Bill regulating debt collection services gets OK from Russian govt - report

A foreign currency mortgage holder during a protest near the Ulitsa 1905 Goda metro station in Moscow. © Valeriy Melnikov
The Russian cabinet has reportedly approved the bill that, if passed, would impose restrictions on debt collector agencies, including direct ban on psychological pressure or disclosure of debtors’ personal information to a third party.

Business online newspaper RBC daily reported on Tuesday that the bill regulating the work of collector agencies was approved by the government without any correction. Reporters quoted two independent cabinet sources, but named neither of them.

READ MORE: Russian debt collectors cut off children’s hospital phone over nurse’s personal loan

The bill in question was drafted in the Russian parliament in February, jointly by speakers of the two parliamentary chambers. The document directly bans debt collectors to use physical force or threats, deceit or damages to property. The collectors are also not allowed to disclose the information about debtors – either through personal contacts with relatives or co-workers or through various media, like the internet or outdoor advertising. The document also allows collectors only two phone calls and one personal meeting with one debtor per week. It is specified that neither phone calls nor meetings can take place at nighttime.

The bill also allows debtors to officially refuse to interact with certain collection agencies or choose a representative for such activities.

Currently the work of collector agencies in Russia is regulated by the Law on Consumer Credit. This act has some provisions aimed at protecting debtors, but its practical execution has proved these measures to be insufficient.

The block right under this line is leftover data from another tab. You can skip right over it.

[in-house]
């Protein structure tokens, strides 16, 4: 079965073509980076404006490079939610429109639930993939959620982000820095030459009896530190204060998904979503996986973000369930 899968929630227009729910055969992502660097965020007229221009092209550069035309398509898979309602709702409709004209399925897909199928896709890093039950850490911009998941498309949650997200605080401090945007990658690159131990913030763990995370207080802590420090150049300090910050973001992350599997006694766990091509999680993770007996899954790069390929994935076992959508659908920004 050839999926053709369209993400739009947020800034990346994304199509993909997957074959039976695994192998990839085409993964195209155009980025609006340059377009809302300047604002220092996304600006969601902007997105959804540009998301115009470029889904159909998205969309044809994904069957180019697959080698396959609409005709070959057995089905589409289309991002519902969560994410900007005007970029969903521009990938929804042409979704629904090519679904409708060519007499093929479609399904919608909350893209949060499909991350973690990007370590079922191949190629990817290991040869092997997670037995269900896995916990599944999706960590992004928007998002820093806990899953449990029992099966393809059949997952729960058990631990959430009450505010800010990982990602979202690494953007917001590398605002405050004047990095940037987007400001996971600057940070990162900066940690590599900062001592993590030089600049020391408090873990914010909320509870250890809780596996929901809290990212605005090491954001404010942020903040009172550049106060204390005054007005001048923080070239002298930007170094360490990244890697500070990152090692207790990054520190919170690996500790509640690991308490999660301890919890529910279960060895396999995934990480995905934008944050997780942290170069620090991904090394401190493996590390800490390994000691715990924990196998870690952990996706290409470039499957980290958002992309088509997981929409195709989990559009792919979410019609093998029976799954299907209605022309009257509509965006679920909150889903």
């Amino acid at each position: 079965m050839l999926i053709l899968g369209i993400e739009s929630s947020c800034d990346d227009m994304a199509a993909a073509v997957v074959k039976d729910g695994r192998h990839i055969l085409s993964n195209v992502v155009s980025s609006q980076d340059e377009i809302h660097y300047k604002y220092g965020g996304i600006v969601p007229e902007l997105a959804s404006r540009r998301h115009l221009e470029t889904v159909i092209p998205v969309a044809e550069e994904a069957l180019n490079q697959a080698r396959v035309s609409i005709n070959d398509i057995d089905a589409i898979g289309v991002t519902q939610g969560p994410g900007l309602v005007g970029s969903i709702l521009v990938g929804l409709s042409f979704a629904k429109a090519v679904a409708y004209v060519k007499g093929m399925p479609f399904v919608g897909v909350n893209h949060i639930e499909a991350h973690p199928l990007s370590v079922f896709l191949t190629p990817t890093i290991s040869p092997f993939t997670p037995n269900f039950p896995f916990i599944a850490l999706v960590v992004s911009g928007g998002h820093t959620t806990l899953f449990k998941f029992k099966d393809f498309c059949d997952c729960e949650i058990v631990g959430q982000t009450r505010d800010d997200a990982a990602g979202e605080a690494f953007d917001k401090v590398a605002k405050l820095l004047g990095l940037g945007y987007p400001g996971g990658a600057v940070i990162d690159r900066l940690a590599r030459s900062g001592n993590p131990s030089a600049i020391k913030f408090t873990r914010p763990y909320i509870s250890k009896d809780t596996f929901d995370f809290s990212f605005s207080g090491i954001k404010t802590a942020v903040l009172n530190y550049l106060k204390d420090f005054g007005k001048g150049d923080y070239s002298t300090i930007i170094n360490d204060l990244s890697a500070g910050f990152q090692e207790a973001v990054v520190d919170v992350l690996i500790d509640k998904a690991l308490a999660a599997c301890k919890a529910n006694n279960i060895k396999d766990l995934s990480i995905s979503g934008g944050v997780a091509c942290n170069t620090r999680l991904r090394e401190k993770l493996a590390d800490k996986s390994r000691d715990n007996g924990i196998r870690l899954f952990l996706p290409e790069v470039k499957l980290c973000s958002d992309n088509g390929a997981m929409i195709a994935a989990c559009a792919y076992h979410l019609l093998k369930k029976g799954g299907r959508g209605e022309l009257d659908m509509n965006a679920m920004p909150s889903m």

The conflicts between debtors and collectors became more frequent as economic growth in Russia slowed and many people have lost opportunity to repay their loans. According to the state consumer rights agency Rospotrebnadzor, the total amount of overdue debts sold by banks to collector agencies is currently over 400 billion rubles (US$5.7 billion) and is expected to remain on the same level till the end of 2016.

In late January this year, Russian mass media reported that a tax collector allegedly petrol bombed a home in the city of Ulyanovsk, injuring an elderly man and a two-year-old boy. This incident became the last straw and on January 28 upper house Speaker Valentina Matviyenko urged the parliament to impose a temporary ban on collectors’ activities until a special law is passed to regulate this sphere.

READ MORE: Toddler in Russia burnt by Molotov cocktail apparently thrown by debt collector

In mid-February, the legislature of the Crimean Republic addressed the federal parliament with a request to pass the new bill on collector agencies in the shortest time possible, complaining that the existing laws were so imperfect that they effectively turned debt collecting into a criminal business.